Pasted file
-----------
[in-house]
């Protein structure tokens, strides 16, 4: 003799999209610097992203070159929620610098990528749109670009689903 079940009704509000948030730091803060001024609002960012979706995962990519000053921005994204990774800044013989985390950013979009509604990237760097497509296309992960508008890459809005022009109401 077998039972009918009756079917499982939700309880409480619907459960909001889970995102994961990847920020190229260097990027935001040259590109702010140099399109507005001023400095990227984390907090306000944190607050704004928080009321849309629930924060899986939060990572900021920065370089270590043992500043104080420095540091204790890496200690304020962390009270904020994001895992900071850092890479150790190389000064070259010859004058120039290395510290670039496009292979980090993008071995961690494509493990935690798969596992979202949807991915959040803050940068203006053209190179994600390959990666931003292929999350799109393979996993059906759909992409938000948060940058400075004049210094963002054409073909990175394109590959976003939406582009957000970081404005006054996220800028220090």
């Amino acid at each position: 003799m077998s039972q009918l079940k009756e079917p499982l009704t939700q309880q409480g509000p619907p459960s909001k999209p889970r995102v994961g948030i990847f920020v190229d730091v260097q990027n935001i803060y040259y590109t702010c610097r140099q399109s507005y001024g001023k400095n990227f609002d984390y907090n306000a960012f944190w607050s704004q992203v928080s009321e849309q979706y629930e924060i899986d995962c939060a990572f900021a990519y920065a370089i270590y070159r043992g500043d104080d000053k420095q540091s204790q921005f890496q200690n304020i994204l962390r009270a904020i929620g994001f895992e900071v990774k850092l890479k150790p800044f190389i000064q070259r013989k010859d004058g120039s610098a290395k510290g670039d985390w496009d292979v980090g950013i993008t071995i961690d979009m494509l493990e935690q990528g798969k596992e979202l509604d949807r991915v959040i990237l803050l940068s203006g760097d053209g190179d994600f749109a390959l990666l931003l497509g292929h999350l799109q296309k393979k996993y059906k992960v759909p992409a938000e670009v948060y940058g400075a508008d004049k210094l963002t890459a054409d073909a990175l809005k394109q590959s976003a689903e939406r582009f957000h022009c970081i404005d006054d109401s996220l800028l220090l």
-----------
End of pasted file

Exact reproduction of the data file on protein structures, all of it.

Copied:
[in-house]
């Protein structure tokens, strides 16, 4: 003799999209610097992203070159929620610098990528749109670009689903 079940009704509000948030730091803060001024609002960012979706995962990519000053921005994204990774800044013989985390950013979009509604990237760097497509296309992960508008890459809005022009109401 077998039972009918009756079917499982939700309880409480619907459960909001889970995102994961990847920020190229260097990027935001040259590109702010140099399109507005001023400095990227984390907090306000944190607050704004928080009321849309629930924060899986939060990572900021920065370089270590043992500043104080420095540091204790890496200690304020962390009270904020994001895992900071850092890479150790190389000064070259010859004058120039290395510290670039496009292979980090993008071995961690494509493990935690798969596992979202949807991915959040803050940068203006053209190179994600390959990666931003292929999350799109393979996993059906759909992409938000948060940058400075004049210094963002054409073909990175394109590959976003939406582009957000970081404005006054996220800028220090």
């Amino acid at each position: 003799m077998s039972q009918l079940k009756e079917p499982l009704t939700q309880q409480g509000p619907p459960s909001k999209p889970r995102v994961g948030i990847f920020v190229d730091v260097q990027n935001i803060y040259y590109t702010c610097r140099q399109s507005y001024g001023k400095n990227f609002d984390y907090n306000a960012f944190w607050s704004q992203v928080s009321e849309q979706y629930e924060i899986d995962c939060a990572f900021a990519y920065a370089i270590y070159r043992g500043d104080d000053k420095q540091s204790q921005f890496q200690n304020i994204l962390r009270a904020i929620g994001f895992e900071v990774k850092l890479k150790p800044f190389i000064q070259r013989k010859d004058g120039s610098a290395k510290g670039d985390w496009d292979v980090g950013i993008t071995i961690d979009m494509l493990e935690q990528g798969k596992e979202l509604d949807r991915v959040i990237l803050l940068s203006g760097d053209g190179d994600f749109a390959l990666l931003l497509g292929h999350l799109q296309k393979k996993y059906k992960v759909p992409a938000e670009v948060y940058g400075a508008d004049k210094l963002t890459a054409d073909a990175l809005k394109q590959s976003a689903e939406r582009f957000h022009c970081i404005d006054d109401s996220l800028l220090l």